“Cake is lovely, but it’s a treat,” Sanders said.

The Sugar Association slammed the new recommendations, arguing the advice was based on “poor quality, weak and inconsistent data.” It noted WHO itself acknowledged the evidence for the 5 per cent target was “very low quality.”

The International Council of Beverages Associations echoed those concerns and said beverage makers can help people cut back on sugar through smaller portion sizes, as well as no- and low-calorie drinks and providing nutritional information on labels.

Coca-Cola, for example, has been more aggressively marketing its “mini cans” and has launched a reduced-calorie version of its namesake soda called Coca-Cola Life that’s sweetened with a mix of sugar and stevia, a natural sweetener. Companies have also been working on new technologies to reduce sugar. Senomyx, based in California, makes ingredients that interact with taste receptors to block or amplify sweetness. They have no taste or smell and are listed as artificial flavours.

Last year, the U.S. proposed new nutrition labels that would be required to list any sugars added by manufacturers.

Sugar is just one of a number of ingredients that have come under attack, such as salt and trans fat. However, WHO pointed out that when it comes to sugar, most people don’t realize how much they’re eating because it’s often hidden in processed foods not considered sweet. For example, one tablespoon of ketchup has about 4 grams (1 teaspoon) of sugar and a single can of soda has up to 40 grams (10 teaspoons).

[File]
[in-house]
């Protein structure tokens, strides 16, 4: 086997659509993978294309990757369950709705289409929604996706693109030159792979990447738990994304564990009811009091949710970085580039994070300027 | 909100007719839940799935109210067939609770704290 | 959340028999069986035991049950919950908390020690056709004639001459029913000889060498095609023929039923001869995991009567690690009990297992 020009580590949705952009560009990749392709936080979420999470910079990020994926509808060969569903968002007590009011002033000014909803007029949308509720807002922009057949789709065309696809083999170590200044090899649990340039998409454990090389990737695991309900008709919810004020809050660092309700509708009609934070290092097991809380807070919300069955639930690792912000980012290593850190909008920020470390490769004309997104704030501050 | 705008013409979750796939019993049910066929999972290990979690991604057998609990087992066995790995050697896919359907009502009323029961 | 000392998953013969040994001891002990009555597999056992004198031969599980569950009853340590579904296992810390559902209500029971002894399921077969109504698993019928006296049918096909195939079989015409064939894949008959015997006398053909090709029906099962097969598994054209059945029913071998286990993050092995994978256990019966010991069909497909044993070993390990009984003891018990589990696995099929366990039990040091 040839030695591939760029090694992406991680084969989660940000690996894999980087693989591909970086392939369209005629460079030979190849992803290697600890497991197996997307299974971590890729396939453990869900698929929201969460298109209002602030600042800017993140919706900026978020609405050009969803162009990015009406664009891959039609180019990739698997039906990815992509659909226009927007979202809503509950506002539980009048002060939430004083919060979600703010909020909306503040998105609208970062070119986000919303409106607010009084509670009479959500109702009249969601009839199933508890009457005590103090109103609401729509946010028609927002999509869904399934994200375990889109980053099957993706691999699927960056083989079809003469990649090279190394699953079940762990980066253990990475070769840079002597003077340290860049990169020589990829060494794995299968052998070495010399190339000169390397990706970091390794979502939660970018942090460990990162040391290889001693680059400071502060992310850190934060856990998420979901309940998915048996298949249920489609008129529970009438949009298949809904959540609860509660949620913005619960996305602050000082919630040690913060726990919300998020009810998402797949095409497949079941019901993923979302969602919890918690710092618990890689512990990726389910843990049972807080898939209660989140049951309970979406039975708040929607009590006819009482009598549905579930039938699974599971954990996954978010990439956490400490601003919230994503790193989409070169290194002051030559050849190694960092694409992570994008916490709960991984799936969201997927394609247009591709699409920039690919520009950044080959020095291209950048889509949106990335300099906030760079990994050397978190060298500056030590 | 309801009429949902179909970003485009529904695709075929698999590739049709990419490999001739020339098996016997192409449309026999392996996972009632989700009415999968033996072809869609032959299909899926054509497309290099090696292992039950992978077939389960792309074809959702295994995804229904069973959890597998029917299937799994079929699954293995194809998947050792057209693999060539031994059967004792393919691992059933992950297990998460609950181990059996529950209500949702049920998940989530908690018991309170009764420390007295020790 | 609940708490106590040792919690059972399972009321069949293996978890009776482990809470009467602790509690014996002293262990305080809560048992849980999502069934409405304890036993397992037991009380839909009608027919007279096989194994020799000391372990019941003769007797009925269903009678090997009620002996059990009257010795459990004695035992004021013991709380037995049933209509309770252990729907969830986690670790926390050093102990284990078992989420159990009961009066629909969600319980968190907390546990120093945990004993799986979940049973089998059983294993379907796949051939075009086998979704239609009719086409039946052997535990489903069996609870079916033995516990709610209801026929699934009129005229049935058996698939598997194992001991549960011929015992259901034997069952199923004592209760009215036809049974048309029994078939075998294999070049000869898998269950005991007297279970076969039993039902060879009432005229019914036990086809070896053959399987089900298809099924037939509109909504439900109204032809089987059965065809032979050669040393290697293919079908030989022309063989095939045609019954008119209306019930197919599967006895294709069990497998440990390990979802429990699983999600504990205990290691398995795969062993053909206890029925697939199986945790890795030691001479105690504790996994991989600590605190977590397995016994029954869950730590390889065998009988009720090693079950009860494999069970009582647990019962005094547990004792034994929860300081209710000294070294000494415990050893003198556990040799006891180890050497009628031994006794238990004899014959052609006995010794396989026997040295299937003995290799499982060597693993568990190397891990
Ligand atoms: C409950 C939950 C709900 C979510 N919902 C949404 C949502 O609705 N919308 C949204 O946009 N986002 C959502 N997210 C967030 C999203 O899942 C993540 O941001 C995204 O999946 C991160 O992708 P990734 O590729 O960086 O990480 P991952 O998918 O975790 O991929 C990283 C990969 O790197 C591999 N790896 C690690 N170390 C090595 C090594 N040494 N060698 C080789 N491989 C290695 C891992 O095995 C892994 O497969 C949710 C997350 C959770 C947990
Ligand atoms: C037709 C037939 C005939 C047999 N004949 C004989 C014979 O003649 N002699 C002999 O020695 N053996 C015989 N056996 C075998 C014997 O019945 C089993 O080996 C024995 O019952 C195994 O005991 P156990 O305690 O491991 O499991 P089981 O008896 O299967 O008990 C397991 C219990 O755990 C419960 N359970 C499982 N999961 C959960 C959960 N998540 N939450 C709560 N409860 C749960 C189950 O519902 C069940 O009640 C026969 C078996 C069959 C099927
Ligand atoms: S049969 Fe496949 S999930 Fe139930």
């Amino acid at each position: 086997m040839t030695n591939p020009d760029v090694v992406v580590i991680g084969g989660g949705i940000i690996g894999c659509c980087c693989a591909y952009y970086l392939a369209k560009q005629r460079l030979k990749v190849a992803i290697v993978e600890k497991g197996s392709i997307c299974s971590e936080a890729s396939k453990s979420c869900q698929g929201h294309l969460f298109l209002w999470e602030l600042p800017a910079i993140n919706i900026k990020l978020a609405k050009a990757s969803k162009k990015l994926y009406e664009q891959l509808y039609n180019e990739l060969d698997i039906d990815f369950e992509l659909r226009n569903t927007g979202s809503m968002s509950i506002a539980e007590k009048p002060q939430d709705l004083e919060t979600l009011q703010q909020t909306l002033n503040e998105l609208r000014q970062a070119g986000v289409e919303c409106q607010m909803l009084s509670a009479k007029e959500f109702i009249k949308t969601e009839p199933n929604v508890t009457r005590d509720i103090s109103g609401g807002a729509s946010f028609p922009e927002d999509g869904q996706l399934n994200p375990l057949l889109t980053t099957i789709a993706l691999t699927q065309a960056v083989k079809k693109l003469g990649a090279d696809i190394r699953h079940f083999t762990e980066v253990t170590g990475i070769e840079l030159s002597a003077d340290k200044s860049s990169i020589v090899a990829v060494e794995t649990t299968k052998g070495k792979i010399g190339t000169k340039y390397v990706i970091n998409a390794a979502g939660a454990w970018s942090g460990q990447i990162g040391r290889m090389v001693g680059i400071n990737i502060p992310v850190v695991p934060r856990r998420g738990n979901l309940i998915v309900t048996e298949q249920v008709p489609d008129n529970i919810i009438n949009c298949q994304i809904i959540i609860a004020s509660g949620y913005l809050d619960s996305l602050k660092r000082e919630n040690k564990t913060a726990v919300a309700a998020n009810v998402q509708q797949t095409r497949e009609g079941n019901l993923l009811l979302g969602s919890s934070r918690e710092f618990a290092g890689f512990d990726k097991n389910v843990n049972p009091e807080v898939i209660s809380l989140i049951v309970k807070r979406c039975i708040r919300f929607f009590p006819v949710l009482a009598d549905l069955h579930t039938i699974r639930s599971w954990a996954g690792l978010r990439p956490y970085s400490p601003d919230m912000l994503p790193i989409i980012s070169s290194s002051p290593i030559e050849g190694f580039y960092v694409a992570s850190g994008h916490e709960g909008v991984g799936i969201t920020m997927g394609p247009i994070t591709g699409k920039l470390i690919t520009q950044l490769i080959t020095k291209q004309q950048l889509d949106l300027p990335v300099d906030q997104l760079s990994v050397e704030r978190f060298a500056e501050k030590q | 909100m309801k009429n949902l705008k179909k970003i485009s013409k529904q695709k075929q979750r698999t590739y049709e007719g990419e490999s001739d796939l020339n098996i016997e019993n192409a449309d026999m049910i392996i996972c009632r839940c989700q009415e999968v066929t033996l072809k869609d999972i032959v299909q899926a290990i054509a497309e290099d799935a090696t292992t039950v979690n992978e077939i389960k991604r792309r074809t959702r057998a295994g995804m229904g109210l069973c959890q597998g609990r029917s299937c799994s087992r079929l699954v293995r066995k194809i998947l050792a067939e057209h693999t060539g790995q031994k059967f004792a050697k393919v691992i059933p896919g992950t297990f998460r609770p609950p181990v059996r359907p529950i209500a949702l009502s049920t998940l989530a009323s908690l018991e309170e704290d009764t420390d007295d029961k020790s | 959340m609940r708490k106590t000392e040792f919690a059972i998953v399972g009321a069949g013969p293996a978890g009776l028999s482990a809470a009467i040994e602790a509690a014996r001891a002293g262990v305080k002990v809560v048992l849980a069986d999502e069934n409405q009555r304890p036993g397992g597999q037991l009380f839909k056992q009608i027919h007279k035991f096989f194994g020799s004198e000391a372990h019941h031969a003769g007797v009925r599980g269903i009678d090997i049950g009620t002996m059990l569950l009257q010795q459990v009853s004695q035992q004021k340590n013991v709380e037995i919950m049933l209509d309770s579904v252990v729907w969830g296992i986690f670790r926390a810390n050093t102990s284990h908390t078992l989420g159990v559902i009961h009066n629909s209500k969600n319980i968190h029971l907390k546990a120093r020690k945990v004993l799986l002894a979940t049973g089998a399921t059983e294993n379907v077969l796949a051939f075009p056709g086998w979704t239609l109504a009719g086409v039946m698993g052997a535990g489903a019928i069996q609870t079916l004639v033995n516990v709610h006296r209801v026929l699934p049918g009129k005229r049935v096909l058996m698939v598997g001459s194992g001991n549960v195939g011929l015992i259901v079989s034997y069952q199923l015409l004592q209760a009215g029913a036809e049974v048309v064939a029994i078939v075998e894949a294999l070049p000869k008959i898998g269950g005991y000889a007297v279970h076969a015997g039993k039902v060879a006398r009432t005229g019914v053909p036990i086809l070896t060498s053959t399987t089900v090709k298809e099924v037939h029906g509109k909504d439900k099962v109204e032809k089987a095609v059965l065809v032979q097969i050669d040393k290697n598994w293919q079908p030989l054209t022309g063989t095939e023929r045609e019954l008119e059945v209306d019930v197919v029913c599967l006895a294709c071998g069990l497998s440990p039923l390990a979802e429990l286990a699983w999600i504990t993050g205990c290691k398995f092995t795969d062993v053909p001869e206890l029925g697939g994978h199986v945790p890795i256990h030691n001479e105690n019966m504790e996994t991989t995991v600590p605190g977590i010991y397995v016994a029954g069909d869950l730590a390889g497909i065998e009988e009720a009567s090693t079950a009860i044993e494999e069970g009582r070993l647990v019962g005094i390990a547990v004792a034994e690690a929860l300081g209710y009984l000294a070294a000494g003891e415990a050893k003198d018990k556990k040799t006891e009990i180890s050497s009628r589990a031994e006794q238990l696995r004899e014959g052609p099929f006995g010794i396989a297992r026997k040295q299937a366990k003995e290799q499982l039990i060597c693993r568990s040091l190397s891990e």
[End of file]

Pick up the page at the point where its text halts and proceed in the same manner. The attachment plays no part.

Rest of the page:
“The trouble is, we really do like sugar in a lot of things,” said Kieran Clarke of the University of Oxford, who said the global taste for sugar bordered on an addiction. “Even if you are not just eating lollies and candy, you are probably eating a fair amount of sugar.”

Clarke noted that there’s added sugar even in pasta sauces and bran cereals. She said fruit juices and smoothies were common dietary offenders, because they have very concentrated amounts of sugar without the fiber benefits that come with eating the actual fruit.

Clarke welcomed the new WHO guidelines but said people should also consider getting more exercise to balance out their sweet tooths.

“If you do enough exercise, you can eat almost anything,” she said. “But it’s very hard to avoid large amounts of sugar unless all you’re eating is fruits and vegetables.”

___

Associated Press writers Candice Choi in New York and Mary Clare Jalonick in Washington contributed to this report.

___

Online:

WHO’s sugar guidelines

http://apps.who.int/iris/bitstream/10665/149782/1/9789241549028_eng.pdf

Get local stories you won't find anywhere else right to your inbox.
Sign up here

Just Posted

A Vernon man's faith in humanity has been restored since his lost wallet was returned, credit cards, cash and all, to the RCMP station. (Contributed)
Good Samaritan turns in cash-filled wallet to Vernon Mounties

Owner’s faith in humanity restored following a tough few weeks

Vernon Fire Rescue Services responded to a single-vehicle rollover Wednesday, Jan. 20, 2021, after a vehicle came into contact with a pedestrian light pole at Kalamalka Lake Road and 14th Avenue. (Brendan Shykora - Morning Star)